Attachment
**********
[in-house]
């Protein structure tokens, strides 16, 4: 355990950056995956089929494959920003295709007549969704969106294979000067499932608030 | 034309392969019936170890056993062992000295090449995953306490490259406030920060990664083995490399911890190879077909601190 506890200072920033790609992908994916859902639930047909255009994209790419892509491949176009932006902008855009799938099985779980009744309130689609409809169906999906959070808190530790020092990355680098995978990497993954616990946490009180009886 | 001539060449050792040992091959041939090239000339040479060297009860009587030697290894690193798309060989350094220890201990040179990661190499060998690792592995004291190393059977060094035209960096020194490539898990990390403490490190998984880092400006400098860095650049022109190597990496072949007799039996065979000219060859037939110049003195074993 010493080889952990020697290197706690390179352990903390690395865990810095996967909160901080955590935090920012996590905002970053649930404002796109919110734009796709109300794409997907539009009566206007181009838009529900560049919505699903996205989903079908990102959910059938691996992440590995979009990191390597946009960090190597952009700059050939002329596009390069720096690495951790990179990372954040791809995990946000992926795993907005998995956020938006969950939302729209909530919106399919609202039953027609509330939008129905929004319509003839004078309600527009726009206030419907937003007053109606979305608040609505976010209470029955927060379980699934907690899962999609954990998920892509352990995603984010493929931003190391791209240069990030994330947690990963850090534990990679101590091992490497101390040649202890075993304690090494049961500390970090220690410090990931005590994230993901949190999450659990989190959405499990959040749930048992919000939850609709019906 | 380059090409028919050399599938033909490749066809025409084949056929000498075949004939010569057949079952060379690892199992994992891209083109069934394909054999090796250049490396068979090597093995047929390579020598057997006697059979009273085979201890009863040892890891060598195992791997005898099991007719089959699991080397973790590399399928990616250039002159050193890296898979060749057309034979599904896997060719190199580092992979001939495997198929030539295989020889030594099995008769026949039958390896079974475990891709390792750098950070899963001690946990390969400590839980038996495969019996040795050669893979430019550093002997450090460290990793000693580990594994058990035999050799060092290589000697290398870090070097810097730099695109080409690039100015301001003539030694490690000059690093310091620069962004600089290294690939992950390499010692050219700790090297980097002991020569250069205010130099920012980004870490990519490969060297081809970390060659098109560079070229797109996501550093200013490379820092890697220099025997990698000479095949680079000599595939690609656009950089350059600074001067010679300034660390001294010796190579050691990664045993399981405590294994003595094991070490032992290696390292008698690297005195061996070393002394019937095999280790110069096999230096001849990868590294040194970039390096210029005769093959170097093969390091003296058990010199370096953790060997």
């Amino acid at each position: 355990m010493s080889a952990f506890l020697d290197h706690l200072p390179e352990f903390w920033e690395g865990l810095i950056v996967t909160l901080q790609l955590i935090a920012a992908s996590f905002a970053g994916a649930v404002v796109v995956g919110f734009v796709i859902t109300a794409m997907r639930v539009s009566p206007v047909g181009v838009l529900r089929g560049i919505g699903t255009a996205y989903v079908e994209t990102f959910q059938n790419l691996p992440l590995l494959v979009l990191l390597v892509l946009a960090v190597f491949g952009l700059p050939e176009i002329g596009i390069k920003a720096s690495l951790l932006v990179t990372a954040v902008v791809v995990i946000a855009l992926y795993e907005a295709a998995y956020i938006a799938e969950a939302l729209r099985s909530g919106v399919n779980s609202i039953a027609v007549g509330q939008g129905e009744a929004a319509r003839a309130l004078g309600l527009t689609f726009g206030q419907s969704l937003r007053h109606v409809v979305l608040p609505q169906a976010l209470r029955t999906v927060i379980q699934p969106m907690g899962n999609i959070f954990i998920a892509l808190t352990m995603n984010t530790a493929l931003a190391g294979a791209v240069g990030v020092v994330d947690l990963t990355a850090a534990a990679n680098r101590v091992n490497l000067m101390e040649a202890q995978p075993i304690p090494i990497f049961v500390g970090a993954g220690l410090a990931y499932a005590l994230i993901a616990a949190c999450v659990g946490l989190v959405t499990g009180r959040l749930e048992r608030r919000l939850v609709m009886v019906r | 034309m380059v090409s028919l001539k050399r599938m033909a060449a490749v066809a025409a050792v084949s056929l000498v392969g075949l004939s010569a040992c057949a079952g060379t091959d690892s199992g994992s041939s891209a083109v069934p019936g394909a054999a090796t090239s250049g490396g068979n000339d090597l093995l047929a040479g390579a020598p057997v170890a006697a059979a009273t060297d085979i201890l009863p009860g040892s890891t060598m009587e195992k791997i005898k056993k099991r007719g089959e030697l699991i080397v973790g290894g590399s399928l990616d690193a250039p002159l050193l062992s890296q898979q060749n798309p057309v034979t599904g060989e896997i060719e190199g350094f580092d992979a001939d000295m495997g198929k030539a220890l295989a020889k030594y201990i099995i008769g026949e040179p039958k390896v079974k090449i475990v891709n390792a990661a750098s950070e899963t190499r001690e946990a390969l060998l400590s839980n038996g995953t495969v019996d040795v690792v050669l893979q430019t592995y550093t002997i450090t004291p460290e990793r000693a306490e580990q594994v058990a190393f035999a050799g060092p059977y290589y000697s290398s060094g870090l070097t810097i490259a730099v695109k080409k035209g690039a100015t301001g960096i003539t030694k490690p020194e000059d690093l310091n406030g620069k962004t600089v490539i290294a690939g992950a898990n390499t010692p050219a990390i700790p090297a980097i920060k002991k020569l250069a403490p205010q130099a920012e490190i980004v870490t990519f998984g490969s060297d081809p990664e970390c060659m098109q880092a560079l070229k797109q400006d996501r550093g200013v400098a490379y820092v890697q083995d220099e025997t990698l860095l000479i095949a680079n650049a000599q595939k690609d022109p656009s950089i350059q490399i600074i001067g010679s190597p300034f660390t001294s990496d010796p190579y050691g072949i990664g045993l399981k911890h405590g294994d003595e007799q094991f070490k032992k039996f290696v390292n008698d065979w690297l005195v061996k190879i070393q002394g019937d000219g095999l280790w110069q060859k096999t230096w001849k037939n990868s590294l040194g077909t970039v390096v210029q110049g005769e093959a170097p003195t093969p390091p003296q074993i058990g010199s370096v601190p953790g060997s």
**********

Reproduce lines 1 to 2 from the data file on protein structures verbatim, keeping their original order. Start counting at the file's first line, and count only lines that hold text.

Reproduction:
[in-house]
């Protein structure tokens, strides 16, 4: 355990950056995956089929494959920003295709007549969704969106294979000067499932608030 | 034309392969019936170890056993062992000295090449995953306490490259406030920060990664083995490399911890190879077909601190 506890200072920033790609992908994916859902639930047909255009994209790419892509491949176009932006902008855009799938099985779980009744309130689609409809169906999906959070808190530790020092990355680098995978990497993954616990946490009180009886 | 001539060449050792040992091959041939090239000339040479060297009860009587030697290894690193798309060989350094220890201990040179990661190499060998690792592995004291190393059977060094035209960096020194490539898990990390403490490190998984880092400006400098860095650049022109190597990496072949007799039996065979000219060859037939110049003195074993 010493080889952990020697290197706690390179352990903390690395865990810095996967909160901080955590935090920012996590905002970053649930404002796109919110734009796709109300794409997907539009009566206007181009838009529900560049919505699903996205989903079908990102959910059938691996992440590995979009990191390597946009960090190597952009700059050939002329596009390069720096690495951790990179990372954040791809995990946000992926795993907005998995956020938006969950939302729209909530919106399919609202039953027609509330939008129905929004319509003839004078309600527009726009206030419907937003007053109606979305608040609505976010209470029955927060379980699934907690899962999609954990998920892509352990995603984010493929931003190391791209240069990030994330947690990963850090534990990679101590091992490497101390040649202890075993304690090494049961500390970090220690410090990931005590994230993901949190999450659990989190959405499990959040749930048992919000939850609709019906 | 380059090409028919050399599938033909490749066809025409084949056929000498075949004939010569057949079952060379690892199992994992891209083109069934394909054999090796250049490396068979090597093995047929390579020598057997006697059979009273085979201890009863040892890891060598195992791997005898099991007719089959699991080397973790590399399928990616250039002159050193890296898979060749057309034979599904896997060719190199580092992979001939495997198929030539295989020889030594099995008769026949039958390896079974475990891709390792750098950070899963001690946990390969400590839980038996495969019996040795050669893979430019550093002997450090460290990793000693580990594994058990035999050799060092290589000697290398870090070097810097730099695109080409690039100015301001003539030694490690000059690093310091620069962004600089290294690939992950390499010692050219700790090297980097002991020569250069205010130099920012980004870490990519490969060297081809970390060659098109560079070229797109996501550093200013490379820092890697220099025997990698000479095949680079000599595939690609656009950089350059600074001067010679300034660390001294010796190579050691990664045993399981405590294994003595094991070490032992290696390292008698690297005195061996070393002394019937095999280790110069096999230096001849990868590294040194970039390096210029005769093959170097093969390091003296058990010199370096953790060997």